In a dream, a Knight may represent chivalry, courage and honor. In this sense, we find the embodiment of the spiritual warrior, an individual who gathers strength to battle the relentless forces of evil. Therefore, he is able to love and honor a fair maiden, but unable to perform sexual union with the poor girl, (for that base carnal act would prove entirely hypocritical to his true spiritual cause.) Hence, we may be expressing moral and spiritual strength, including chastity, in our dream vision of the mythical Knight. The figure traces a line around our fortitude of spirit.
The ideals of knighthood, chivalry, as an element of universal culture and a type of higher humanity have persisted in literature from the Middle Ages to the present day. These ideals may be summed up as utter devotion to beliefs and undertakings to which the whole life is dedicated.
Knights belonged to the warrior caste. Caesar chose the word eques (horseman or knight) to describe a member of the Celtic warrior class by contrast with the druids, the priestly caste and, conjointly with the latter, by contrast with the mass of the people who had no recognized political, social or religious existence. The choice of word symbolizes precisely the nature, duties and very essence of the military portion of Celtic society, its members corresponding to the Hindu Kshatriyas.
Chivalry gave a particular tone to war, love and death. Love was seen as single combat and war as a love affair, in both of which the knight was prepared to lay down his life. He fought the powers of evil, even when they were embodied in the social structure, should they seem to outrage his inner standards.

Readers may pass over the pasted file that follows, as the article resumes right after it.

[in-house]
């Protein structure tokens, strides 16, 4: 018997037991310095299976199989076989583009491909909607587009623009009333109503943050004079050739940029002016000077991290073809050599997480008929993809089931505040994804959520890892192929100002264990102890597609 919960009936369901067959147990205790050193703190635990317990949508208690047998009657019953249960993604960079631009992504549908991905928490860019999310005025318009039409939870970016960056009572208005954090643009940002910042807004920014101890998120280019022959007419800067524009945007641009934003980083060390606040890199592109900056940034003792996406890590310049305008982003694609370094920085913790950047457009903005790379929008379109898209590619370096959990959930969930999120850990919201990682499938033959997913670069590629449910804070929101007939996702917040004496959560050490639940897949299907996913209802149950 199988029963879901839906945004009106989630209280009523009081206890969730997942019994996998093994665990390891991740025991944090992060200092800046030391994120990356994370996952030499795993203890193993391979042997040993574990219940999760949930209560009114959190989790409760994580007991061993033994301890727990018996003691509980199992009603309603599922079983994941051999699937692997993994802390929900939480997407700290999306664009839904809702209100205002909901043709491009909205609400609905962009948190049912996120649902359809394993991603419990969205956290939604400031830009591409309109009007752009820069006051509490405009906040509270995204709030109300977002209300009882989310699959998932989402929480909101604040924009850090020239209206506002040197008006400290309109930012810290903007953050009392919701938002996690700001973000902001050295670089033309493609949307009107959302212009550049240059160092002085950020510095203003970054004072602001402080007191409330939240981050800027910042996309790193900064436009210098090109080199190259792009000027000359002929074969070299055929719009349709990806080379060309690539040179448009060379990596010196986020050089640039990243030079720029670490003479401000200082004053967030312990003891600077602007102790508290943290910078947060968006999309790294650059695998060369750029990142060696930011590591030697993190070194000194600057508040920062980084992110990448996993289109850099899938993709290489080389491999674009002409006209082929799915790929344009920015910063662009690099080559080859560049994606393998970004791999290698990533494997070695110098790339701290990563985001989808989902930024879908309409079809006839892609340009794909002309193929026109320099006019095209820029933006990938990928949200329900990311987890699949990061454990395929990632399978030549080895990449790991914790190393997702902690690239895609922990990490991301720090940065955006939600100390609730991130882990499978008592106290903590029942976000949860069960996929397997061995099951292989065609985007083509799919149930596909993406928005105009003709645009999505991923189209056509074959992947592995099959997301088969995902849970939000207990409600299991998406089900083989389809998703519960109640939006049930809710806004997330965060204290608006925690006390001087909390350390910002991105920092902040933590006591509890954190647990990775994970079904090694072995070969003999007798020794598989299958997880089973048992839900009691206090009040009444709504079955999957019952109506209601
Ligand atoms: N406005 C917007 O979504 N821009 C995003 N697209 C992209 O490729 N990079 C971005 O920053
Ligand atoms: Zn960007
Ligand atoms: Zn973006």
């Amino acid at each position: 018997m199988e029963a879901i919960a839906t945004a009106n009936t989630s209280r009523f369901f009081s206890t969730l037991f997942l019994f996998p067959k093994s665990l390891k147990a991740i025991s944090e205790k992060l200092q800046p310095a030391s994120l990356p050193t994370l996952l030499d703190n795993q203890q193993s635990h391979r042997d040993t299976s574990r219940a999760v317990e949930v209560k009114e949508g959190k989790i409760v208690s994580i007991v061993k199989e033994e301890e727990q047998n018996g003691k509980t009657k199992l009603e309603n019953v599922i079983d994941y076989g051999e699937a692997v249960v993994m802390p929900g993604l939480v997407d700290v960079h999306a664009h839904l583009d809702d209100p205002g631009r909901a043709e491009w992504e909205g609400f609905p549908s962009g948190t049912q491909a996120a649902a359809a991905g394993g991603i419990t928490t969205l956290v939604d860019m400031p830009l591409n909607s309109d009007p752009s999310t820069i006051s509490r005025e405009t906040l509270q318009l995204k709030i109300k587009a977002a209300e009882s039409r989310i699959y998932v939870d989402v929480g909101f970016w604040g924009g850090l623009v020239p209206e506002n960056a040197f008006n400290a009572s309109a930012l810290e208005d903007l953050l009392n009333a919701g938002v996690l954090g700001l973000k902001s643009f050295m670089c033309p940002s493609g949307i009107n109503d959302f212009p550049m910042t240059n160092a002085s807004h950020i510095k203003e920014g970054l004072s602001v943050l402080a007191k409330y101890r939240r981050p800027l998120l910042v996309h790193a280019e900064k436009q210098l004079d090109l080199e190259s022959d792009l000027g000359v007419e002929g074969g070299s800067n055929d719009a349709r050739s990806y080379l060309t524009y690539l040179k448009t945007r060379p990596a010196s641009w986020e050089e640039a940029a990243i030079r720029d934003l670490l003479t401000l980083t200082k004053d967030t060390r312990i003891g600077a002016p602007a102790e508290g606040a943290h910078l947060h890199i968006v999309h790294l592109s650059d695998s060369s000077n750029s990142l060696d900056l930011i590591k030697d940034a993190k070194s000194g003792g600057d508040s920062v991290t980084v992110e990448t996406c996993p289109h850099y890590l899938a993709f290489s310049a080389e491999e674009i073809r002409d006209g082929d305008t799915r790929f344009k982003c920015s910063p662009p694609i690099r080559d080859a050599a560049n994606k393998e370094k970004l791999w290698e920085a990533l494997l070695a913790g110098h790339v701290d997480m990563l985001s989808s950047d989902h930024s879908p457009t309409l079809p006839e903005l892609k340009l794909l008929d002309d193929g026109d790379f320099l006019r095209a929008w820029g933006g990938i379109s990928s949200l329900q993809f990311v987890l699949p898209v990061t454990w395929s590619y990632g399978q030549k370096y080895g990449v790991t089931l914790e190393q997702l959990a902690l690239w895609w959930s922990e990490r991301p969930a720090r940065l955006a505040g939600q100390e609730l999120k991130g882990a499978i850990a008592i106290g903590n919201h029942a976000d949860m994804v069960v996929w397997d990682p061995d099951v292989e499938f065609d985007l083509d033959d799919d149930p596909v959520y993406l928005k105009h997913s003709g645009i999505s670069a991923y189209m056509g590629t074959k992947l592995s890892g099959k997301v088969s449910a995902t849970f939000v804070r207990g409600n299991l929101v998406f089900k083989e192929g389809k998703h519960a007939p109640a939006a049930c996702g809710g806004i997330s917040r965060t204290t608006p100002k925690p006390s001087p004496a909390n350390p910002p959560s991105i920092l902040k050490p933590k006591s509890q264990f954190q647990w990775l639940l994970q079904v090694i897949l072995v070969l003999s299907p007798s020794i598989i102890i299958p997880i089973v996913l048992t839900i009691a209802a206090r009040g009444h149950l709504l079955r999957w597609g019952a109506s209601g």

St Michael was the patron saint of knighthood, famed for his fight with the Devil, whom he hurled down headlong, and with the powers of evil which he routed. His image, the hero in shining armour, lance in hand, haunted the enraptured minds or generous hearts of those eager to sacrifice themselves to make the world a better place. The ideals of knighthood would seem to be wrapped up in a religious fervour. Huizinga emphasizes the way in which medieval chivalry took St Michael as its pattern, orders of knighthood being likened to the orders of angels around God’s throne. Being knighted was, in the view of the Spanish writer, the Infante Don Juan Manuel (1282-1348), like such sacraments as baptism or marriage.
Yet the image of the knight was not simply the image of what a man might hope to become. It was also the image of the sort of man one longed to have, in whose brave and loving arms one longed to rest. Old King Mordrayns, in The Tale of the Sankgreal, provides an example when he falls into Galahad’s arms saying:
The true knight is one who, like Sir Perceval, joins in the quest of the Holy Grail and from whom all the world awaits its celestial nourishment.